‘Selma’ highlights the power of local action against inequality and violence
From the galvanising oratory of David Oyelow, through gut-wrenching scenes of brutality to moments of heart-warming solidarity, Selma is a captivating film that encapsulates a full range of emotions, triumphs and losses in the American civil rights movement through a focus on its leader, Martin Luther King. Notwithstanding the praise that critics have rightly endowed upon it, Selma has a powerful message that extends beyond the cinematic realm and right into the heart of any movement working to overcome injustice, intolerance and hatred: change requires hard work, dedication and constant attention. But non-violent change is possible and local action works – a message that resonates with us here at Peace Direct.
Selma tells the story of Martin Luther King’s campaign for equal rights in 1965. By this time, the 1964 Civil Rights Act had been passed but progress for voting rights had stalled in many American cities because of complex discriminatory rules which prevented registration. Thus the town of Selma in the deep south of Alabama is chosen as the next battleground for King’s campaign, due to the particularly racist regime run by Governor George Wallace.
The film gravitates around three marches from Selma to Montgomery, which aimed at pressuring President Lyndon Johnson into taking concrete action to ensure equality of voting, rather than focusing his attention on the rapidly escalating Vietnam war. Intricate storylines weave through the main plot and give it a real human face. One story of a young activist, shot in front of his mother and grandfather, serves as a symbolic leitmotif for the dangers that people risked to stand up for what they believed in. This is complemented by the tormenting moral struggles that King went through, as the leader of a movement that sometimes resulted in its advocates, both black and white, being arrested, attacked or killed. Such moments of police brutality are brilliantly articulated by captivating film work, such as the moment when key character Amelia Boynton Robinson (played by Lorraine Touissant) is thrown to the ground, the clunk of her head on the concrete dramatising the injustice felt by all.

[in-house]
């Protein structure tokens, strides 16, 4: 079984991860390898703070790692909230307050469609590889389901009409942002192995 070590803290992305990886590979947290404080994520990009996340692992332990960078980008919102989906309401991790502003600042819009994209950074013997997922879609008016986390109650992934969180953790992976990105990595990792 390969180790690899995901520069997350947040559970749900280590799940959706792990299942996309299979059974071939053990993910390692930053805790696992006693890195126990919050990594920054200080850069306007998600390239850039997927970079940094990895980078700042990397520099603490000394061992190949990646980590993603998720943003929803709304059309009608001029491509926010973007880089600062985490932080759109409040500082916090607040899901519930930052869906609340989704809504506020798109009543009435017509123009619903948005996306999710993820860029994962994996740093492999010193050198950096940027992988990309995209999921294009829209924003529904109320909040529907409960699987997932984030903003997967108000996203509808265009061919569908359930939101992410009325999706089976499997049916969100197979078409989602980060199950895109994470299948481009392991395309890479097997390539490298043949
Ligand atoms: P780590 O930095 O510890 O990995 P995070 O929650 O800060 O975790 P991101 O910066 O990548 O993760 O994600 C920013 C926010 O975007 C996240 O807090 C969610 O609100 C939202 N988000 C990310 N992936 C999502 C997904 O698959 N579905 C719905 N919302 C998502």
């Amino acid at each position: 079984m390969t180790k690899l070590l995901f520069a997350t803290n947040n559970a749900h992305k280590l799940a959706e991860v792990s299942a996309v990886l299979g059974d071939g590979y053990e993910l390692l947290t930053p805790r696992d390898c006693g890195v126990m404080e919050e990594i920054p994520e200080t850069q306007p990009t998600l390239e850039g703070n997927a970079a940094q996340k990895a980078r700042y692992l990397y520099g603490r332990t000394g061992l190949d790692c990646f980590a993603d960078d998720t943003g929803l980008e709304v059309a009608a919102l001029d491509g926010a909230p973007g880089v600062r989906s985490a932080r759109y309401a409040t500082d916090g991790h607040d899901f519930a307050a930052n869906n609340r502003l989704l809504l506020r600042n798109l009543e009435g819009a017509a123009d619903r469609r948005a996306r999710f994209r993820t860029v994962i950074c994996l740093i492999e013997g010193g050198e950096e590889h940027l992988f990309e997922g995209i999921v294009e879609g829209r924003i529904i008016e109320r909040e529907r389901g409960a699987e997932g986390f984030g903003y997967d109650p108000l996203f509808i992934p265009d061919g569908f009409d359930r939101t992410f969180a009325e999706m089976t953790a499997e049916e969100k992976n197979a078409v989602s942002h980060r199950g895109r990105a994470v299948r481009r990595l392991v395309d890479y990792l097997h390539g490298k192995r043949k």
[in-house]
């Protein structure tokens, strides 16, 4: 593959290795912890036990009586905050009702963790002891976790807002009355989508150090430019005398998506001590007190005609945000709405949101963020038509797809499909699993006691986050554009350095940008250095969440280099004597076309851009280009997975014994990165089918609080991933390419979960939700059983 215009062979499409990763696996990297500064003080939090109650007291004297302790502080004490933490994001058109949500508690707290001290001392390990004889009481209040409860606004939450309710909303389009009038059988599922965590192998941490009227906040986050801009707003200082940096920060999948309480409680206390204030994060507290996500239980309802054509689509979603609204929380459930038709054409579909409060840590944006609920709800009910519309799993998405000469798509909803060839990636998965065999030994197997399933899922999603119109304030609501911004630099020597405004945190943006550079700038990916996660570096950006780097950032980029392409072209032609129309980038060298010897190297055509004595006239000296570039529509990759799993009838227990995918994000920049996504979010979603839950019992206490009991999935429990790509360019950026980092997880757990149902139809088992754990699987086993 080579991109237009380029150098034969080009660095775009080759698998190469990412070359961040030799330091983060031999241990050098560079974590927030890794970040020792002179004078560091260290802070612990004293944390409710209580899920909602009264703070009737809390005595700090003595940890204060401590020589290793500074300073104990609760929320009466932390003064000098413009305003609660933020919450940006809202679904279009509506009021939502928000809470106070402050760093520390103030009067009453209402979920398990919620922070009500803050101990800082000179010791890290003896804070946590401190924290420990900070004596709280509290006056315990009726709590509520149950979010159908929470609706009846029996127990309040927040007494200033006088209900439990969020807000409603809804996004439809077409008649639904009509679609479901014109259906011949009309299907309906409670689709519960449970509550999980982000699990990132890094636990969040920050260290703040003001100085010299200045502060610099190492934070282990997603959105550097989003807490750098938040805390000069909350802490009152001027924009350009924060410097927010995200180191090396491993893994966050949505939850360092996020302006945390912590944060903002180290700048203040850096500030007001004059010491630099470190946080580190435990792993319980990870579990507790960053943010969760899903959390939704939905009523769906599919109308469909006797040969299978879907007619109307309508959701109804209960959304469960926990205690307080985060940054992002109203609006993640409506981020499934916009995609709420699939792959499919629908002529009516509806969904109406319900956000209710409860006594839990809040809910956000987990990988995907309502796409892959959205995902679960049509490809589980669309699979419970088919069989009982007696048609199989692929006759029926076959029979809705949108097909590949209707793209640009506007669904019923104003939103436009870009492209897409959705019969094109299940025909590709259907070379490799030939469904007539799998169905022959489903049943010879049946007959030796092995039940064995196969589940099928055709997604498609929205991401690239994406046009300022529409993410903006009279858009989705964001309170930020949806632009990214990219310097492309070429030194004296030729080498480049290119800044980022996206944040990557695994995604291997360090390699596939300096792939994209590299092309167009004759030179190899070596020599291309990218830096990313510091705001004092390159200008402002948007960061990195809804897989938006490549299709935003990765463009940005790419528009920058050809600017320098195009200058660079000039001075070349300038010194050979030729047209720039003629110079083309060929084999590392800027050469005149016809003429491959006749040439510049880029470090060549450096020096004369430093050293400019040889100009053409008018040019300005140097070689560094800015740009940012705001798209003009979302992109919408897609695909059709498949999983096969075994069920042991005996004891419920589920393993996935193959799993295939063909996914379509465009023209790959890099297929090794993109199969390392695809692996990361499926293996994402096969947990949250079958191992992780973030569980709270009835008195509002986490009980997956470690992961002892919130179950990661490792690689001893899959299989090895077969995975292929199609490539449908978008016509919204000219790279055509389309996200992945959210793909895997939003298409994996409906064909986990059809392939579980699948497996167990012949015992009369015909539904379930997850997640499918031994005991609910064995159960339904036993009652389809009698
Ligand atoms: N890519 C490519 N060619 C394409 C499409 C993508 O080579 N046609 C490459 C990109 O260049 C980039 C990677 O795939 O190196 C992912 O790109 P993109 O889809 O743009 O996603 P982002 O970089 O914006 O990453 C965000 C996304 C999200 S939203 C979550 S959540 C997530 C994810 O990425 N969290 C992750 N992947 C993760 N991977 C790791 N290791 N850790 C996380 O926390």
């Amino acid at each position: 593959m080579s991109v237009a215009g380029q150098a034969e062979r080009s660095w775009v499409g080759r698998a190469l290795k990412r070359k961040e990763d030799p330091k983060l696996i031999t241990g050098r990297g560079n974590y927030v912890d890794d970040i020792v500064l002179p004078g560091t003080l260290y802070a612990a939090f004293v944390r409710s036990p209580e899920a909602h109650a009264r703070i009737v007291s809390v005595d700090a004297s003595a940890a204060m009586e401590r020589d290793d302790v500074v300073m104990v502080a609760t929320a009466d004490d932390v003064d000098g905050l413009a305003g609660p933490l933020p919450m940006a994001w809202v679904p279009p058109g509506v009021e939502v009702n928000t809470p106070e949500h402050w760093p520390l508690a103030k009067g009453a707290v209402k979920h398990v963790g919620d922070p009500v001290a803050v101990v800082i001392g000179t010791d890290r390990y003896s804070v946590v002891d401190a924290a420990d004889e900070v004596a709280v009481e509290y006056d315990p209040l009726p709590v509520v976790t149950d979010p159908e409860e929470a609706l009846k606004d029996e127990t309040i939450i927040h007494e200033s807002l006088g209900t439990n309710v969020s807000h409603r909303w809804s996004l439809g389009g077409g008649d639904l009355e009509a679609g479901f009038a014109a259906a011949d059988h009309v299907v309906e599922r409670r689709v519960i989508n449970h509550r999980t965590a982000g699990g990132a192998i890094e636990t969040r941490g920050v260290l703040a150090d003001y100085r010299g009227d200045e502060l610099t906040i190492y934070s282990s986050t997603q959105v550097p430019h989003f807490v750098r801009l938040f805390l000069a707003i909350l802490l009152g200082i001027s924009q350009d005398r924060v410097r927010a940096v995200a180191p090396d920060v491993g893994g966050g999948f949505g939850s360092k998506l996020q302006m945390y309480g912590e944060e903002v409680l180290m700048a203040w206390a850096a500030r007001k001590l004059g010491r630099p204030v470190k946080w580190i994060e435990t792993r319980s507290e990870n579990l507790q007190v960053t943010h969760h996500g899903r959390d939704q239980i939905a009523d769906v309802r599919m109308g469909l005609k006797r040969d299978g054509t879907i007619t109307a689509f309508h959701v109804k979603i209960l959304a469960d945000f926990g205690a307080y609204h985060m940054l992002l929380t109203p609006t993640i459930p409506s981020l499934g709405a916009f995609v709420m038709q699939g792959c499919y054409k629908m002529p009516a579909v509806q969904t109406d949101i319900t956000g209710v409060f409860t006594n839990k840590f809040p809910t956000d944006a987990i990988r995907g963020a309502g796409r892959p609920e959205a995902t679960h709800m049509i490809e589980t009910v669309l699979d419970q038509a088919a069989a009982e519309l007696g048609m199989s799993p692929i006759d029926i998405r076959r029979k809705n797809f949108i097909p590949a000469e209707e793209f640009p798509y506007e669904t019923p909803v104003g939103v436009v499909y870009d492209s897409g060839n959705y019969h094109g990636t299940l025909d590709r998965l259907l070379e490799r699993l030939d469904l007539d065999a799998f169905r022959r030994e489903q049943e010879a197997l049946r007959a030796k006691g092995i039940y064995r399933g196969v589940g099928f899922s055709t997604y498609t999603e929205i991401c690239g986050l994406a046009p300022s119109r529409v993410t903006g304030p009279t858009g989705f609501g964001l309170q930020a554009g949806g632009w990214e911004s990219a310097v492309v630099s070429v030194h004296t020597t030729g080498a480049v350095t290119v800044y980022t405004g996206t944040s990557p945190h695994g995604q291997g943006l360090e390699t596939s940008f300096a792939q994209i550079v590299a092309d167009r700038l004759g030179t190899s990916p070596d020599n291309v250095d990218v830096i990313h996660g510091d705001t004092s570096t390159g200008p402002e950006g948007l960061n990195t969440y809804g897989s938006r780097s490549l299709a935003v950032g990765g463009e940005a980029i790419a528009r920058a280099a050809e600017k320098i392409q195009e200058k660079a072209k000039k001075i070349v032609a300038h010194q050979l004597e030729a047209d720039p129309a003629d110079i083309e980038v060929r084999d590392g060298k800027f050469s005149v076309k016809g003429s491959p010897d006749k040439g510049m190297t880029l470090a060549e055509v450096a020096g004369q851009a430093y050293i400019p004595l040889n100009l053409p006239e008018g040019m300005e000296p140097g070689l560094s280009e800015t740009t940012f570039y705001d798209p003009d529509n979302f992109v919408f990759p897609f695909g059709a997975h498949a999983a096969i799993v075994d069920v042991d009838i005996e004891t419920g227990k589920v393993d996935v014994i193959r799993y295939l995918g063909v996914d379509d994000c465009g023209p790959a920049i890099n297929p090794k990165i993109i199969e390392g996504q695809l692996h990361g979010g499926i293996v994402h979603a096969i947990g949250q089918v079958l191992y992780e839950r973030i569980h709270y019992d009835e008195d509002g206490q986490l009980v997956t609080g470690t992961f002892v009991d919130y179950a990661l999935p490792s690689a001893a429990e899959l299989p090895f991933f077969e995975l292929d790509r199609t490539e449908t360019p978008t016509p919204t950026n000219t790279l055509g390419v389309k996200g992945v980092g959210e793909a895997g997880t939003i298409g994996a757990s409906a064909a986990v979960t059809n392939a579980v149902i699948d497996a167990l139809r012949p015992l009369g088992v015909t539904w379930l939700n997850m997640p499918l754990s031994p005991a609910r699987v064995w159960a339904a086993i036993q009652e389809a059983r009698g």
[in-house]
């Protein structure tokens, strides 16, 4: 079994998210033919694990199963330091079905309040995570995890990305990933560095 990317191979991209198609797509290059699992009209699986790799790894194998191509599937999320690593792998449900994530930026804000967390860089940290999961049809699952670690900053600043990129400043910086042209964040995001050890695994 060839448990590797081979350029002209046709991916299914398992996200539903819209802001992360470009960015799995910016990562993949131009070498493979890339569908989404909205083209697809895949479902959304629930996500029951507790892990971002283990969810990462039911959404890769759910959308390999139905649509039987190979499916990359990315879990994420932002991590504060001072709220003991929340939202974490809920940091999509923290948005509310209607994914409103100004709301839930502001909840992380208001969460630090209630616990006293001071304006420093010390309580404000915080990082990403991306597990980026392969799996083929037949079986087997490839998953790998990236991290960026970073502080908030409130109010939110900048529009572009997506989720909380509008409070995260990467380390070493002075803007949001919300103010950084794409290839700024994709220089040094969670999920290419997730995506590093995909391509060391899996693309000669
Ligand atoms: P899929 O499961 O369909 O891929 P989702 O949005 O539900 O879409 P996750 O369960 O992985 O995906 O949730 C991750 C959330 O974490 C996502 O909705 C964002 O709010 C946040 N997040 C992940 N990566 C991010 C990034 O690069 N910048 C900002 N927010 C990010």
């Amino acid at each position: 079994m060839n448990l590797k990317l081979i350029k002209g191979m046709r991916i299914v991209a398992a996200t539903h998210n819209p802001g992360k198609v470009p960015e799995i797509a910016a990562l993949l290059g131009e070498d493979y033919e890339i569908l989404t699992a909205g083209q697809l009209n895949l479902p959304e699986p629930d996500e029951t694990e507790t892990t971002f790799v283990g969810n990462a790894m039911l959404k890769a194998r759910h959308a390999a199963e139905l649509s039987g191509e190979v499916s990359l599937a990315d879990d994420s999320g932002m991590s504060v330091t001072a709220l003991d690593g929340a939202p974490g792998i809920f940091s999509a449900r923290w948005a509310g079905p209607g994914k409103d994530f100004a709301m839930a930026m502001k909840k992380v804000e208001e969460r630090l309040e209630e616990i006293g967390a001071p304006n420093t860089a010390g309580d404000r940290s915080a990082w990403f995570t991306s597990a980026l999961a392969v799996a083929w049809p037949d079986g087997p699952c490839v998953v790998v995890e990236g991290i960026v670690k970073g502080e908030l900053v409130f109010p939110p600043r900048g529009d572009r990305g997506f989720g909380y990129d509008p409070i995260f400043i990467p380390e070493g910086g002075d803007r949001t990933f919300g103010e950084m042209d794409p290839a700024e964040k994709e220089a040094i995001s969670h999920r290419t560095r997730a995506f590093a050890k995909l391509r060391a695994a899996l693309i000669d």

Despite such violence, scenes of heartening solidarity cut through bloodshed to illuminate the inspiring message of King’s speeches, which punctuate the film. He speaks out against the hatred that has taken so many, and pleads for people to come together, to listen to each other and to work together for equality. This is no more clearly illuminated than by the scene of thousands marching arm in arm where neither race, religion nor gender is a barrier. It is a powerful image of the human capacity for tolerance and unity. It is in managing this careful balance between devastating losses and exhilarating triumphs that Selma particularly excels.
Although Selma focuses its attention on a very specific historical moment, there is a prescient message which has contemporary global relevance: the journey to equality, peace and coexistence requires hard work, dedication and bravery, but the vision of one person can initiate huge change. Local action at the grassroots level is the only way to tackle the intolerances that lead to violence – and it works. This is the inspiring message we see in our brave and dedicated peacebuilding partners every day.